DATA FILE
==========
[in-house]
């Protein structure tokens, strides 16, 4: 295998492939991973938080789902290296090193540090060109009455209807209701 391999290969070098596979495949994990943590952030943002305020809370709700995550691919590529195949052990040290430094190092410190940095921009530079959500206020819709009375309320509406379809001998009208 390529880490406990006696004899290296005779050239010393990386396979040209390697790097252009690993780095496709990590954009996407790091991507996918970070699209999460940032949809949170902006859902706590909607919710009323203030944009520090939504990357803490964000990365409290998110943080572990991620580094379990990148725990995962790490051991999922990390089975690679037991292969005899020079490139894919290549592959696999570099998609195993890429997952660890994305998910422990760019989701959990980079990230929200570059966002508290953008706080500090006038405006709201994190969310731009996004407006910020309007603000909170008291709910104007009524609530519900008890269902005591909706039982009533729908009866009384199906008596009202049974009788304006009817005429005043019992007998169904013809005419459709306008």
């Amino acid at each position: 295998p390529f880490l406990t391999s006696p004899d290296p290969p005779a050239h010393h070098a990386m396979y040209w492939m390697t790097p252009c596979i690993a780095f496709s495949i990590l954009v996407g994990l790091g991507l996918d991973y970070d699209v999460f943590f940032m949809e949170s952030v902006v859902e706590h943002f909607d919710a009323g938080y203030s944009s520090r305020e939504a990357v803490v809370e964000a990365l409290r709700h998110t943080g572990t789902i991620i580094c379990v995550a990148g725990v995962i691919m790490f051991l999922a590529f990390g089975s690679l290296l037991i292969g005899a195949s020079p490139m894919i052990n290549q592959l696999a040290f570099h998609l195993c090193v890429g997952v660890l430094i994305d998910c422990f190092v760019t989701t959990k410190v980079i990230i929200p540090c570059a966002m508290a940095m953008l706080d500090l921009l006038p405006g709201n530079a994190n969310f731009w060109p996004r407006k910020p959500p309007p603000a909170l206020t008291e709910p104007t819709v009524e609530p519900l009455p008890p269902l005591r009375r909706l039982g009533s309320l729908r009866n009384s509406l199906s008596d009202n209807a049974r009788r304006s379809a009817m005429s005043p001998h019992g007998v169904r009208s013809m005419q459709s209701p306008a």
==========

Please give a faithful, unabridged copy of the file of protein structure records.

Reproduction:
[in-house]
């Protein structure tokens, strides 16, 4: 295998492939991973938080789902290296090193540090060109009455209807209701 391999290969070098596979495949994990943590952030943002305020809370709700995550691919590529195949052990040290430094190092410190940095921009530079959500206020819709009375309320509406379809001998009208 390529880490406990006696004899290296005779050239010393990386396979040209390697790097252009690993780095496709990590954009996407790091991507996918970070699209999460940032949809949170902006859902706590909607919710009323203030944009520090939504990357803490964000990365409290998110943080572990991620580094379990990148725990995962790490051991999922990390089975690679037991292969005899020079490139894919290549592959696999570099998609195993890429997952660890994305998910422990760019989701959990980079990230929200570059966002508290953008706080500090006038405006709201994190969310731009996004407006910020309007603000909170008291709910104007009524609530519900008890269902005591909706039982009533729908009866009384199906008596009202049974009788304006009817005429005043019992007998169904013809005419459709306008």
């Amino acid at each position: 295998p390529f880490l406990t391999s006696p004899d290296p290969p005779a050239h010393h070098a990386m396979y040209w492939m390697t790097p252009c596979i690993a780095f496709s495949i990590l954009v996407g994990l790091g991507l996918d991973y970070d699209v999460f943590f940032m949809e949170s952030v902006v859902e706590h943002f909607d919710a009323g938080y203030s944009s520090r305020e939504a990357v803490v809370e964000a990365l409290r709700h998110t943080g572990t789902i991620i580094c379990v995550a990148g725990v995962i691919m790490f051991l999922a590529f990390g089975s690679l290296l037991i292969g005899a195949s020079p490139m894919i052990n290549q592959l696999a040290f570099h998609l195993c090193v890429g997952v660890l430094i994305d998910c422990f190092v760019t989701t959990k410190v980079i990230i929200p540090c570059a966002m508290a940095m953008l706080d500090l921009l006038p405006g709201n530079a994190n969310f731009w060109p996004r407006k910020p959500p309007p603000a909170l206020t008291e709910p104007t819709v009524e609530p519900l009455p008890p269902l005591r009375r909706l039982g009533s309320l729908r009866n009384s509406l199906s008596d009202n209807a049974r009788r304006s379809a009817m005429s005043p001998h019992g007998v169904r009208s013809m005419q459709s209701p306008a």